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Watch live: Qatar can fly over Saudi Arabia after blockade ends

written by Adam Thorn | January 5, 2021

Qatar Airways will be able to fly over Saudi Arabia for the first time in three and a half years after the country agreed to open its border following a long-standing blockade.

The breakthrough, set to be enacted within hours, comes of the eve of a crucial Gulf summit.

In June 2017, Saudi Arabia, the UAE, Bahrain and Egypt imposed a diplomatic, trade and travel boycott on Qatar, accusing the country of supporting terrorism. The resulting ‘blockade’ meant many aircraft had to fly around Saudi Arabia, adding hours of flying time.

You can see a before and after animation here:

And you can view the live air traffic here:



The UAE’s Minister of State for Foreign Affairs, Anwar Gargash, said that Tuesday’s Gulf Cooperation Council (GCC) summit would restore cohesion among nations, adding that “security, stability and prosperity” were a huge priority.

“We stand before a historic summit in Al-Ula, through which we restore our Gulf cohesion and ensure that security, stability and prosperity is our top priority. We have more work ahead and we are moving in the right direction,” Gargash said on Twitter.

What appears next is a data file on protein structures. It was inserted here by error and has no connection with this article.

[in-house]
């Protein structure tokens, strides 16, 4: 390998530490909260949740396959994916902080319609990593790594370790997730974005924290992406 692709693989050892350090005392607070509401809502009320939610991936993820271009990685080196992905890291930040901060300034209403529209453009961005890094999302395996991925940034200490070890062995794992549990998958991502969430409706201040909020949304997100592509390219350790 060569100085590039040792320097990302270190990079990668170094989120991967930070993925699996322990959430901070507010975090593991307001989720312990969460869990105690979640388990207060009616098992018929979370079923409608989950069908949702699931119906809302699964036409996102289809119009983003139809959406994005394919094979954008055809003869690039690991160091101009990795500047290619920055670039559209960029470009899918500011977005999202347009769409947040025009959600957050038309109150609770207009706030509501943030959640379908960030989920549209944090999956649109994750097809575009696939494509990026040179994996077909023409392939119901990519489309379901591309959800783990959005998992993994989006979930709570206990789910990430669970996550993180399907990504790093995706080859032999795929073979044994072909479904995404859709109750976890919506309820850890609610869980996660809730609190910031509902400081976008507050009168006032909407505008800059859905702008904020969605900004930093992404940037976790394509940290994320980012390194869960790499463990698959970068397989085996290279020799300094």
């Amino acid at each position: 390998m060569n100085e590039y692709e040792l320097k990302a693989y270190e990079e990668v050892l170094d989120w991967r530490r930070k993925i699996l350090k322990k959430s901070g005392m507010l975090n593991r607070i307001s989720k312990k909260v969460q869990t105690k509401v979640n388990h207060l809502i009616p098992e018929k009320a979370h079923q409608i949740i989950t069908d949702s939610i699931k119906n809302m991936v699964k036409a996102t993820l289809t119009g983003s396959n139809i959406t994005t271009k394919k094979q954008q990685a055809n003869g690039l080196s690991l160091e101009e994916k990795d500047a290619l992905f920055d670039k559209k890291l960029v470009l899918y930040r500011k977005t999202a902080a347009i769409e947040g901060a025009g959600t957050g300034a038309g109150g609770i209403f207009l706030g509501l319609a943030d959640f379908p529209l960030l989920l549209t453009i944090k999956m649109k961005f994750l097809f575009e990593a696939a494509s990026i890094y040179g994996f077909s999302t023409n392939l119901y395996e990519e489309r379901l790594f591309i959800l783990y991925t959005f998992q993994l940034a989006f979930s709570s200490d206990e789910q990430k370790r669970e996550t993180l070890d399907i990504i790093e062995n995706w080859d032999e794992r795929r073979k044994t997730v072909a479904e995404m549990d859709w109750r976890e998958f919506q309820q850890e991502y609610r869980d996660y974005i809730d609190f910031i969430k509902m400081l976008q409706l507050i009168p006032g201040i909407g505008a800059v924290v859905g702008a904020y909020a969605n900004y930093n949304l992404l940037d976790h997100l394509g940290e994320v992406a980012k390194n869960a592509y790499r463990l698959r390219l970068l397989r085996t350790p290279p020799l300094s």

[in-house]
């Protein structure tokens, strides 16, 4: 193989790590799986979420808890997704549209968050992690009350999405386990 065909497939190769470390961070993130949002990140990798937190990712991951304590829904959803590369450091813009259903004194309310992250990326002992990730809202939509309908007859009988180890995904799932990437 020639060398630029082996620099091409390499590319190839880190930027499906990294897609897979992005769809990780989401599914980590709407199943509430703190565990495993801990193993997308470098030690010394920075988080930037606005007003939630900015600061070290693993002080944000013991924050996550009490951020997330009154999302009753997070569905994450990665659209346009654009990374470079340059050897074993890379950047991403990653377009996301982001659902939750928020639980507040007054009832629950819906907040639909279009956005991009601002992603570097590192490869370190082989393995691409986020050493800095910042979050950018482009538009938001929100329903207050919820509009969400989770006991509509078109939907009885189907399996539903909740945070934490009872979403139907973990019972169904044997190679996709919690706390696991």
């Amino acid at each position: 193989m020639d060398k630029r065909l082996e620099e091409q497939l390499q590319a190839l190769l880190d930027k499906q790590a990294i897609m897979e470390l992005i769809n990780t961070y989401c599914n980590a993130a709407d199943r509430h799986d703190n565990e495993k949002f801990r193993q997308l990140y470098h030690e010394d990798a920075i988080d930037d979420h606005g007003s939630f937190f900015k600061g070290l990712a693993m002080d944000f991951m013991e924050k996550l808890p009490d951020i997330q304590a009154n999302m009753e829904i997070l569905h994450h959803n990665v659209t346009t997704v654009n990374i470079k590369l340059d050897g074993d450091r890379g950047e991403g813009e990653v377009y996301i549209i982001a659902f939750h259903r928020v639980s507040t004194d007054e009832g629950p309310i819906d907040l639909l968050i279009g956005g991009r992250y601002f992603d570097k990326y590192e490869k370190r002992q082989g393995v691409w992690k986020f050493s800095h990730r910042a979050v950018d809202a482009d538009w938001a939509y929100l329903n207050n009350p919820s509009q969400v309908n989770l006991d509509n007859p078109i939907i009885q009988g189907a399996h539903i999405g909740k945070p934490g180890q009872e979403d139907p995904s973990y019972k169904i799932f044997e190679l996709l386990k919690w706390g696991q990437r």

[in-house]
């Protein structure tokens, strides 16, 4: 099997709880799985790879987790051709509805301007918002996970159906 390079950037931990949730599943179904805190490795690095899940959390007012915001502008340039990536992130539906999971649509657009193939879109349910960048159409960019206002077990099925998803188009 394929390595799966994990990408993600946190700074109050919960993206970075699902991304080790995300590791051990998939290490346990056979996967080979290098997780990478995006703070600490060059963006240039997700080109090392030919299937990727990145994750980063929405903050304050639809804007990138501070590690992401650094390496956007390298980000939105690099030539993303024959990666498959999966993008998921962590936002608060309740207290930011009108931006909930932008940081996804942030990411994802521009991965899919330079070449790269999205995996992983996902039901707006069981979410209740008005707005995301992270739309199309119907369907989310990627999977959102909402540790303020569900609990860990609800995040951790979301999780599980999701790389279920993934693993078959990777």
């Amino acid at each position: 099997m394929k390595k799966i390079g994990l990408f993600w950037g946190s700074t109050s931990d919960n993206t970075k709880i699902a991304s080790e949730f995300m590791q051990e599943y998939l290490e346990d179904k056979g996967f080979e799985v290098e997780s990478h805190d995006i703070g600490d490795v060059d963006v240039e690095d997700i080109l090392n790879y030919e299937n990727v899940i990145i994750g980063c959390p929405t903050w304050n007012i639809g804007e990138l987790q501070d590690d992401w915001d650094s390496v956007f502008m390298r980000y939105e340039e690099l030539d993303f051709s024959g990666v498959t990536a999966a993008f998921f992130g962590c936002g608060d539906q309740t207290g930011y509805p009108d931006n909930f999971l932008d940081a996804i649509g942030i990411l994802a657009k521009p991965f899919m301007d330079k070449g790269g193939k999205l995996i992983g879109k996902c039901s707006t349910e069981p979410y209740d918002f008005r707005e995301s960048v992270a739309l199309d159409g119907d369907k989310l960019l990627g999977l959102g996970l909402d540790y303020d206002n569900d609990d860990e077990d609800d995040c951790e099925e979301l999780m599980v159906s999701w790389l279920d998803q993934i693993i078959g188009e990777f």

Former US Ambassador to Qatar, Dana Shell Smith, added, “It is the beginning of a lasting solution. More work to be done, especially to move past the incredibly bitter feelings this needless blockade stoked between people and communities in the Gulf.”

The breakthrough significantly follows the UN’s top court ruling in October that Qatar could challenge the blockage at the International Civil Aviation Organization.

The four countries had argued that the latter body did not have the authority to rule against the aircraft ban.

The following day, Qatar Airways announced plans to press forward with its lawsuit against the Saudi-led bloc. Referring to the blockade measures as “abusive and arbitrary”, the company added that the move has “devastated our carefully planned decades-long program for investment and growth in those countries.”

At the time, the Saudi-led coalition accused Qatar of covertly sponsoring terrorism, triggering a severing of diplomatic ties between the island nation and the rest of the Gulf Cooperation Council (GCC).

In the three years since, Qatar-registered aircraft have not been able to cross through bloc state airspace, leading to significant logistical difficulties for the airline.

Analysts have also suggested the move has pushed Doha closer to Tehran, with Al Jazeera reporting Qatar pays about $133 million annually for use of Iranian airspace.

Watch live: Qatar can fly over Saudi Arabia after blockade ends Comment

  • Jeff Carswell


    Great news to see some common sense finally having arrived.

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